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  Newlin Grist Mill. Photo by S. Fox © 2001
Of Interest


You can see mill stones, models and watch the grist mill operated. Programs for school children and groups are available on topics including colonial history, early machinery and environmental studies. Summer Discovery Nature Programs for children ages 4-12 and Heritage Workshops for all ages are held in July and August.


The Miller's House was built in 1739 by Nathaniel Newlin. It is the original construction and is furnished with period furniture authenticated by the Pennsylvania Historical Society. You can tour the house and see how the miller lived and cooked in its small rooms.


The Blacksmith's shop is a working 18th century replica, which is fully equipped with tools of the period donated by the Mckinley Forge. Below is a demonstration which took place at the Fall Festival held October 6, 2001.



Newlin Grist Mill
219 South Cheyney Road
Glen Mills, PA
610.459.2359
www.newlingristmill.org

Overview
The Newlin Grist Mill, a 1704 grist mill and 150-acre park, is listed on the National Register of Historic Places and is one of several working grist mills in Pennsylvania. The mill was originally built by Nicholas Newlin, a Quaker who obtained a 500 acre grant from William Penn. He brought his family to Pennsylvania from Ireland and built two water-powered mills along Chester Creek.

The mill at the Newlin Grist Mill Park is actually a third mill built in 1704 by Nathaniel Newlin, Nicholas' son. This mill was operated by Nathaniel Newlin's descendants until 1817 as a commercial mill grinding wheat, corn, oats, buckwheat and rye. The mill was in operation until 1941 and the original dam and mill race are still supplying power to the mill today. The mill's interior gears and machinery have been reconstructed to 1700 operational standards and is fully functional. You can watch corn being ground as it was in Colonial times.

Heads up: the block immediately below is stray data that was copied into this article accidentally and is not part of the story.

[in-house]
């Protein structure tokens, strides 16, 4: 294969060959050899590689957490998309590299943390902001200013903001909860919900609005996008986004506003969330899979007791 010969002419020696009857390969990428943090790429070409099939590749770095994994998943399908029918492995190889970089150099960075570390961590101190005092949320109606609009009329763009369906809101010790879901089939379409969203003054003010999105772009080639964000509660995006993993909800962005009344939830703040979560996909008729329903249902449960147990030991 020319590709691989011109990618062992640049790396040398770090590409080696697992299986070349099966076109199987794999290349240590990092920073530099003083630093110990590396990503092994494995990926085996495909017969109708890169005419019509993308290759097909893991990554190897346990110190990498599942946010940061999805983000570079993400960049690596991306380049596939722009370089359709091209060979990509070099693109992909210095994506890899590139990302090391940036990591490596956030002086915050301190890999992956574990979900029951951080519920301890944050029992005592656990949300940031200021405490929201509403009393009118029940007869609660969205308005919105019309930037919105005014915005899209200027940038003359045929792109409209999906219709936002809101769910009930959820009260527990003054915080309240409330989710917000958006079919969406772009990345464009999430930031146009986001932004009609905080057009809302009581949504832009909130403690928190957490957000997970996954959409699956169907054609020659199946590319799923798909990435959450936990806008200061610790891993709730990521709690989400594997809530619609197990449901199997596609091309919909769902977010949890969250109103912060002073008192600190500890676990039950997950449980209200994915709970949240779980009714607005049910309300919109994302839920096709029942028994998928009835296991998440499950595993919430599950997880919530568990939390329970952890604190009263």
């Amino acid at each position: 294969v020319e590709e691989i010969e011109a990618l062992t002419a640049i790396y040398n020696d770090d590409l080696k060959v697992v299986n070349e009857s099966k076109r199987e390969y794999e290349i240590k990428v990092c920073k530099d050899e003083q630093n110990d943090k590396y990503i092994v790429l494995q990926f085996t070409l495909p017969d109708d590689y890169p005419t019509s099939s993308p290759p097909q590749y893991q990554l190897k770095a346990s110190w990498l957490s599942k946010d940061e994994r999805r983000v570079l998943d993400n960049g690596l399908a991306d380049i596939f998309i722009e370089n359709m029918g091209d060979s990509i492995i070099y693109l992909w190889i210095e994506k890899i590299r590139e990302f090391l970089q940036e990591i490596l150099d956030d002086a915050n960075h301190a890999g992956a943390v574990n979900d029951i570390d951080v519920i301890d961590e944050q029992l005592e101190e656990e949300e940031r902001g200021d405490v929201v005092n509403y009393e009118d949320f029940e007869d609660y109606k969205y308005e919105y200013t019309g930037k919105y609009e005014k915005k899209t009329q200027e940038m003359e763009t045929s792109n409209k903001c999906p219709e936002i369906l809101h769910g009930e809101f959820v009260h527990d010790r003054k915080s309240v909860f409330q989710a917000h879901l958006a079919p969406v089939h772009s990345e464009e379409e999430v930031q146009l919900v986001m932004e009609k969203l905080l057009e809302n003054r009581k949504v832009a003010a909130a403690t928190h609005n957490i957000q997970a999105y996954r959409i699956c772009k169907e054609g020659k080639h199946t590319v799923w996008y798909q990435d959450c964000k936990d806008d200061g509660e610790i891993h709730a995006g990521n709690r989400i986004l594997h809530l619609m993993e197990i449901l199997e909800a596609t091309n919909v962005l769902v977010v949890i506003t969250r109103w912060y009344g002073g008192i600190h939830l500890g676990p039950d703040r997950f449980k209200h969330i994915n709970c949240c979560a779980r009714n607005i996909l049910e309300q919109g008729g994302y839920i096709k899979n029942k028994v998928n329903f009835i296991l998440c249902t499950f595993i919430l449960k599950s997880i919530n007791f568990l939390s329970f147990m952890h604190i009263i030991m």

The park office was once a train station. Tracks ran by the mill so that rail cars carrying milled goods could be loaded and unloaded and taken to ports like Wilmington for shipment to markets around the Colonies.

Outdoor Recreation at the Park
The park includes 150 acres of nature walks, trout fishing ponds and streams, picnic areas, baseball diamonds and a playground. You can follow the mill race and stream on three miles of walking trails that ends at the original dam built by Nathaniel Newlin. To reserve a picnic area for your group or family, call the office in advance.


"Change Upon the Land: The Impact of a Mill"
There are museum-style exhibits, models and displays within the grist mill including displays about William Penn, the Lenape Indians and a day in the life of a local miller. There is also a miniature working model of a grist mill that shows how the mill gets its power.


Fall Festival - October
The "Harvest Festival" is held in October. Admission is free. Historic demonstrators and craftsmen arrive at Newlin Grist Mill to demonstrate the sights sounds and smells of 18th century life. Smell the first of a wood-burning bake oven with Blue Hen Bakers, watch open hearth cooks work over an open fire, hear the sounds of iron pounding in the blacksmith shop, and have your own silhouette made. Enjoy the sounds or period harp and mandolin music or catch a performance of 18th century acapella music by The Colonial Revelers. Click to our Calendar of Events for this year's dates and times.

Trout Fishing in the Ponds
March - October, weekends only, 9am - 4pm. Fee $3 per person plus $3 per trout caught. Register in the office. A valid driver's license is required. You can use your poles or the office will provide them. Bait is available for $1.00. Trout caught cannot be released. They must be kept and paid for.

Hours of Operation
The park is open daily from 8:00am to dusk, office hours are from 9:00 am to 4:00pm.

Directions
Newlin Grist Mill is located just off Rt. 1 at the intersection of Cheyney Rd. in Glen Mills, PA. You can see the Mill from the Rt. 1.

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